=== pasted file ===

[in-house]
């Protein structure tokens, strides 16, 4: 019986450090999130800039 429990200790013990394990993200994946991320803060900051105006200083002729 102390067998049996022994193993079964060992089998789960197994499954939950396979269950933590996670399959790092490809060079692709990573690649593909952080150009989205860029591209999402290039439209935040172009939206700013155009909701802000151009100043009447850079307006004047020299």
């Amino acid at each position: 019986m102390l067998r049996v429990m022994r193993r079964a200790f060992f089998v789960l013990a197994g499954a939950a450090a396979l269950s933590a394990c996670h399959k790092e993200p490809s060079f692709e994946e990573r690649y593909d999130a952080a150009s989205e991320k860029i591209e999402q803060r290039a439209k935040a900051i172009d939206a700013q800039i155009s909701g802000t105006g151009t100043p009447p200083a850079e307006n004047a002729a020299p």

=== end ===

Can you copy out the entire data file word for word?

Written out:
[in-house]
């Protein structure tokens, strides 16, 4: 019986450090999130800039 429990200790013990394990993200994946991320803060900051105006200083002729 102390067998049996022994193993079964060992089998789960197994499954939950396979269950933590996670399959790092490809060079692709990573690649593909952080150009989205860029591209999402290039439209935040172009939206700013155009909701802000151009100043009447850079307006004047020299």
């Amino acid at each position: 019986m102390l067998r049996v429990m022994r193993r079964a200790f060992f089998v789960l013990a197994g499954a939950a450090a396979l269950s933590a394990c996670h399959k790092e993200p490809s060079f692709e994946e990573r690649y593909d999130a952080a150009s989205e991320k860029i591209e999402q803060r290039a439209k935040a900051i172009d939206a700013q800039i155009s909701g802000t105006g151009t100043p009447p200083a850079e307006n004047a002729a020299p």